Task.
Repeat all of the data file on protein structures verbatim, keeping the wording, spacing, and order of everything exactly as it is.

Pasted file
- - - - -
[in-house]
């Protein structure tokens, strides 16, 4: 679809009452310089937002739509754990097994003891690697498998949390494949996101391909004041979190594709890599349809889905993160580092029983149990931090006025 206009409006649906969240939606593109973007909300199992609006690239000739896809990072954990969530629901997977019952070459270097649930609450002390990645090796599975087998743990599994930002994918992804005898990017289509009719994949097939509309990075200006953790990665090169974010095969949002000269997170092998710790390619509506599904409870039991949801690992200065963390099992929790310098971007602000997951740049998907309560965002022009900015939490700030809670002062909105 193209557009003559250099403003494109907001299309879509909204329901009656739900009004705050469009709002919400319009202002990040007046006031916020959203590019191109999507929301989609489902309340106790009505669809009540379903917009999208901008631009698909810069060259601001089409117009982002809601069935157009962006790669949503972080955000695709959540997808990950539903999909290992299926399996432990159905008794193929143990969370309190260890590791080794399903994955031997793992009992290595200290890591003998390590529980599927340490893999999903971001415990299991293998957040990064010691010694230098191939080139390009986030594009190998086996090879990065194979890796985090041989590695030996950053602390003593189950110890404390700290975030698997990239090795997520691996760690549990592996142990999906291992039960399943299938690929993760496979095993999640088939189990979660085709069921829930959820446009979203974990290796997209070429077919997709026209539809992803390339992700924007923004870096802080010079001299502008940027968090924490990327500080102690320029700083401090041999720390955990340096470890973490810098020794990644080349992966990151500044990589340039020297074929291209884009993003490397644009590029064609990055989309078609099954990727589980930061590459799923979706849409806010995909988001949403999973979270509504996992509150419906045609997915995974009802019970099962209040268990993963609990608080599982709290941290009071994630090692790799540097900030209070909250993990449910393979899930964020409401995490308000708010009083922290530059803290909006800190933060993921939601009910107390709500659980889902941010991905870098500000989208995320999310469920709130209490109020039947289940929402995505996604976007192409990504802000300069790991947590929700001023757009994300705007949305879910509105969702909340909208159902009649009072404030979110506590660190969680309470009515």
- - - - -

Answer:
[in-house]
């Protein structure tokens, strides 16, 4: 679809009452310089937002739509754990097994003891690697498998949390494949996101391909004041979190594709890599349809889905993160580092029983149990931090006025 206009409006649906969240939606593109973007909300199992609006690239000739896809990072954990969530629901997977019952070459270097649930609450002390990645090796599975087998743990599994930002994918992804005898990017289509009719994949097939509309990075200006953790990665090169974010095969949002000269997170092998710790390619509506599904409870039991949801690992200065963390099992929790310098971007602000997951740049998907309560965002022009900015939490700030809670002062909105 193209557009003559250099403003494109907001299309879509909204329901009656739900009004705050469009709002919400319009202002990040007046006031916020959203590019191109999507929301989609489902309340106790009505669809009540379903917009999208901008631009698909810069060259601001089409117009982002809601069935157009962006790669949503972080955000695709959540997808990950539903999909290992299926399996432990159905008794193929143990969370309190260890590791080794399903994955031997793992009992290595200290890591003998390590529980599927340490893999999903971001415990299991293998957040990064010691010694230098191939080139390009986030594009190998086996090879990065194979890796985090041989590695030996950053602390003593189950110890404390700290975030698997990239090795997520691996760690549990592996142990999906291992039960399943299938690929993760496979095993999640088939189990979660085709069921829930959820446009979203974990290796997209070429077919997709026209539809992803390339992700924007923004870096802080010079001299502008940027968090924490990327500080102690320029700083401090041999720390955990340096470890973490810098020794990644080349992966990151500044990589340039020297074929291209884009993003490397644009590029064609990055989309078609099954990727589980930061590459799923979706849409806010995909988001949403999973979270509504996992509150419906045609997915995974009802019970099962209040268990993963609990608080599982709290941290009071994630090692790799540097900030209070909250993990449910393979899930964020409401995490308000708010009083922290530059803290909006800190933060993921939601009910107390709500659980889902941010991905870098500000989208995320999310469920709130209490109020039947289940929402995505996604976007192409990504802000300069790991947590929700001023757009994300705007949305879910509105969702909340909208159902009649009072404030979110506590660190969680309470009515």